All in all this THOR gets a FOUR out of five popcorns. From the hammer to the shield to the kick the back out of the monster’s skull moments you’re going to love every minute of this movie. It keeps you cheering for the hero, laughing with some classic lines for both comic and literature buffs and at the end it leaves you wanting THOR!

Movie Review: Suckerpunch

Zack Snyder must have a lot of friends in Hollywood. Who else gets to write their ultimate mash-up of child hood fantasies and a secret ‘Spice Girls’ adoration into a script then apply a healthy dose of CGI to breathe life into the concoction? The next Superman reboot director, has definitely played all four aces in this offering and this review will tell you if the recipe fits in the fast food section of the food court or the french cuisine restaurant in Parnell.

The heart of Suckerpunch captures three essential themes in empowerment, survival and sacrifice for the sake of a friend. The underlying story of Baby Doll (Emily Browning) is a journey to freedom via extreme fantasy, with the accompaniment of her gun slinging compatriots of Sweet Pea (Abbie Cornish), Rocket (Jena Malone), Blondie (Vanessa Hudgens) and Amber (Jamie Chung). We haven’t seen a lot of the Australian actress Emily Browning since she shared the screen with Jim Carey in Lemony Snicket’s A Series of Unfortunate Events. While she has handled the lead role of this psycho melodrama in a way that definitely captures your attention there wasn’t quite the pull of heart strings as much as soulful glances of the eye that would entice. Another Australian, Abbie Cornish provides an anchor point in the movie as the solid member of the escape team a similar strength she brought to her recent role in Limitless. Supporting roles from Malone, Hudgens and Chung felt more like parts in a girl band than solid characters.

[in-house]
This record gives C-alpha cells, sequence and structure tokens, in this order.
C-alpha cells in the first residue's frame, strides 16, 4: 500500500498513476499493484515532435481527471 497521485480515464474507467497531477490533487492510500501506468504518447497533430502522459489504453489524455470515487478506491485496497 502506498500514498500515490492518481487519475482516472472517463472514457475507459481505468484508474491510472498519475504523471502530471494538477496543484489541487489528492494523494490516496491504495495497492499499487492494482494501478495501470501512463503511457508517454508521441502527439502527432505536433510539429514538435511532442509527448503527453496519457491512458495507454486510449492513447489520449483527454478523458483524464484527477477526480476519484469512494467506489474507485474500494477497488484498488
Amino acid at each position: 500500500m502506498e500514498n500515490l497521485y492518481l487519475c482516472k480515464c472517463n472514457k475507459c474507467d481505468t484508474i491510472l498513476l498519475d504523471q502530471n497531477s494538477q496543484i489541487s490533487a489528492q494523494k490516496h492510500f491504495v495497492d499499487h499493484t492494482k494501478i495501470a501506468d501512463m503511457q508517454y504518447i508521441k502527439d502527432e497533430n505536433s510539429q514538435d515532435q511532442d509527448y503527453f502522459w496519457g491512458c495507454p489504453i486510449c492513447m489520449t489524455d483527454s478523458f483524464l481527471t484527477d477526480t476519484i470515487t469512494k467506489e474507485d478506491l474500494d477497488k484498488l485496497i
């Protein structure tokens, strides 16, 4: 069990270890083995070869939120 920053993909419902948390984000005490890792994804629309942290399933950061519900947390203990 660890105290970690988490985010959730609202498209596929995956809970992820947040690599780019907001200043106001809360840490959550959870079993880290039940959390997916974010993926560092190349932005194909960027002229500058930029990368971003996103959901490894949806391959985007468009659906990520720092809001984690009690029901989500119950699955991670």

Carla Gugino as Dr Vera Gorski and Oscar Isaac as Blue Jones seem to get more depth of character development and their roles define the journey on a number of levels. Without their roles this would have been a Spice Girls World Tour, however with them this becomes closer to the cerebral maze that Snyder would have wanted.